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Intracellular pH (pHi) plays a critical role in the physiological and pathophysiological processes of cells, and fluorescence imaging using pH-sensitive indicators provides a powerful tool to assess the pHi of intact cells and sub-cellular compartments. Here we describe a nanoparticle-based ratiometric pH sensor, comprising a bright and photostable semiconductor quantum dot (QD) and pH-sensitive fluorescent proteins (FPs), exhibiting dramatically improved sensitivity and photostability compared to BCECF, the most widely used fluorescent dye for pH imaging. We found that Förster resonance energy transfer (FRET) between the QD and multiple FPs modulates the FP/QD emission ratio, exhibiting a >12-fold change between pH 6 and 8. The modularity of the probe enables customization to specific biological applications through genetic engineering of the FPs, as illustrated by the altered pH range of the probe through mutagenesis of the fluorescent protein. The QD-FP probes facilitate visualization of the acidification of endosomes in living cells following polyarginine-mediated uptake. These probes have the potential to enjoy a wide range of intracellular pH imaging applications that may not be feasible with fluorescent proteins or organic fluorophores alone.
The intracellular pH (pHi) plays critical roles in the function of the cell, and its regulation is essential for most cellular processes, including cell volume regulation, vesicle trafficking, cellular metabolism, cell membrane polarity, cellular signaling, cell activation, growth, and proliferation.1, 2 Cellular dysfunction is often associated with abnormal pH values in organelles, and low intracompartmental pH values can denature proteins or activate enzymes.3 Abnormal pHi can also affect human physiology such as the nervous system, and pathophysiology including cancer4 and Alzheimer's disease.5 Monitoring pH changes inside living cells, therefore, is important for studying cellular functions and gaining a better understanding of physiological and pathological processes.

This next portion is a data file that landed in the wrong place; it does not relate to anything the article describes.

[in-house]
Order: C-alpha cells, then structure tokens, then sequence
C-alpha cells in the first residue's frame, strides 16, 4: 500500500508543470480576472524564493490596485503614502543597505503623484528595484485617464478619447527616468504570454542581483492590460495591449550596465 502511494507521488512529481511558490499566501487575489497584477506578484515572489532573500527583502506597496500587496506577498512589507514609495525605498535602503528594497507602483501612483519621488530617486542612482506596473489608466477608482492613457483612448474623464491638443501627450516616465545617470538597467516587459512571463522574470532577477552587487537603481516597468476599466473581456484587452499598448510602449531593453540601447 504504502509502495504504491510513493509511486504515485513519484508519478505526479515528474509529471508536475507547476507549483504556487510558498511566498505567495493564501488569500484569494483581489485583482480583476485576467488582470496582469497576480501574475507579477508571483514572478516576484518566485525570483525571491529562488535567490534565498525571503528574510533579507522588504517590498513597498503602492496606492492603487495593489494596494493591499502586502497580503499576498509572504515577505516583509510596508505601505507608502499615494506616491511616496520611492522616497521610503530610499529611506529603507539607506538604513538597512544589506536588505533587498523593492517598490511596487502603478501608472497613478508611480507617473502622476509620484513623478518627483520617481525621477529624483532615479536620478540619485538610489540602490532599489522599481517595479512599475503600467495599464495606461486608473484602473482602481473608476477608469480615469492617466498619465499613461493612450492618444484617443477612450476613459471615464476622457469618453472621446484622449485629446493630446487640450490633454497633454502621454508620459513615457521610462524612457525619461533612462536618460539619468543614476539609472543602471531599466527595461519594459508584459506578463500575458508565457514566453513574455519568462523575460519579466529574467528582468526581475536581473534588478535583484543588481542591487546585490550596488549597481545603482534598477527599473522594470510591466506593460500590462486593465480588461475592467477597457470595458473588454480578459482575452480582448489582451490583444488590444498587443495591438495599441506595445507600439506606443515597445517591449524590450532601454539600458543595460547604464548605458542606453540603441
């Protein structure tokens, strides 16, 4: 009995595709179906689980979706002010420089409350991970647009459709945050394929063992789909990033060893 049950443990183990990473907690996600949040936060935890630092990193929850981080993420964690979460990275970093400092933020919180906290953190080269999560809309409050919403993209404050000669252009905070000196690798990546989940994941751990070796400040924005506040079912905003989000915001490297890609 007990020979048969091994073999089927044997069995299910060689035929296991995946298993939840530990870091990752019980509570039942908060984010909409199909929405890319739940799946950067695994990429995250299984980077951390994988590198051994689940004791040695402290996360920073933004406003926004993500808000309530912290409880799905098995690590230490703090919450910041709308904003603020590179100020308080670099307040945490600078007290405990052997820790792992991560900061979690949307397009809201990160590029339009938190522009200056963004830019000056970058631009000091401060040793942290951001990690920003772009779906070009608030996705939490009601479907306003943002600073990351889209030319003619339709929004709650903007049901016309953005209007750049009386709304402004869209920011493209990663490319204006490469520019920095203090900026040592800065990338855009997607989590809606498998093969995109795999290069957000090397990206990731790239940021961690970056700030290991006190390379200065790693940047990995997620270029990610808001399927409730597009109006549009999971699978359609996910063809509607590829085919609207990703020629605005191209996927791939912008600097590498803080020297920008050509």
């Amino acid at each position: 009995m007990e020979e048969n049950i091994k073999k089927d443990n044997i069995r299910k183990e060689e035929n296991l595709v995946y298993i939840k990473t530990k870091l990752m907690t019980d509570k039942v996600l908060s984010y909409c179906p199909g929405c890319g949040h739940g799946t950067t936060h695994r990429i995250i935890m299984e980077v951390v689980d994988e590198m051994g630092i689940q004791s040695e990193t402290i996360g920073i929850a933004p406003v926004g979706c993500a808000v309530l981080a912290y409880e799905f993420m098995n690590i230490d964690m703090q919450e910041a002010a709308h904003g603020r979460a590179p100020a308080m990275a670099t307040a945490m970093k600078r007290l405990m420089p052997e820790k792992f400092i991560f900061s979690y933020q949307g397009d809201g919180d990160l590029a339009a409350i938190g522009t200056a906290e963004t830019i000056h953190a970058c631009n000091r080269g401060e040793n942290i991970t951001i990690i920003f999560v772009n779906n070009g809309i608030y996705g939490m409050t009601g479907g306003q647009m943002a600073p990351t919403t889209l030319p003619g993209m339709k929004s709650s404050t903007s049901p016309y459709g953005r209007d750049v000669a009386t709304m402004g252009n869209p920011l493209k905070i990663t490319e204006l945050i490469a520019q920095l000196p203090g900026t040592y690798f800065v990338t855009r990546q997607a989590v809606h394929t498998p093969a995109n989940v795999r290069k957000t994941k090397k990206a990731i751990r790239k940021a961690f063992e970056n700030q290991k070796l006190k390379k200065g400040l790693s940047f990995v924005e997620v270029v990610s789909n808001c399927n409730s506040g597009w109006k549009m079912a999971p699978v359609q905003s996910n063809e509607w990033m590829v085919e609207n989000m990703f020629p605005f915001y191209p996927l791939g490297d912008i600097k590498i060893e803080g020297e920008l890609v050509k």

Intracellular pH can be measured with a variety of techniques, including the use of H+ permeable microelectrodes, nuclear magnetic resonance (NMR), absorbance spectroscopy, and fluorescence imaging and spectroscopy.2, 6, 7 Fluorescence spectroscopy using pH-sensitive indicators provides a powerful tool to assess the pHi of intact cells and sub-cellular regions, which has several technical and practical advantages over other methods, including high sensitivity and excellent spatial and temporal resolution.3 In particular, ratiometric measurements, i.e., ratios obtained from simultaneous (or near simultaneous) fluorescence measurements at two (or more) excitation or emission wavelengths of the pH-sensitive probe, can eliminate the influence of variations in the local probe concentration, temperature, and optical path length.8 High spatial resolution of pHi indicators is critically important, since pHi may vary significantly between subcellular compartments, including the cytosol, mitochondria, endoplasmic reticulum, endosome, lysosome, and nucleus.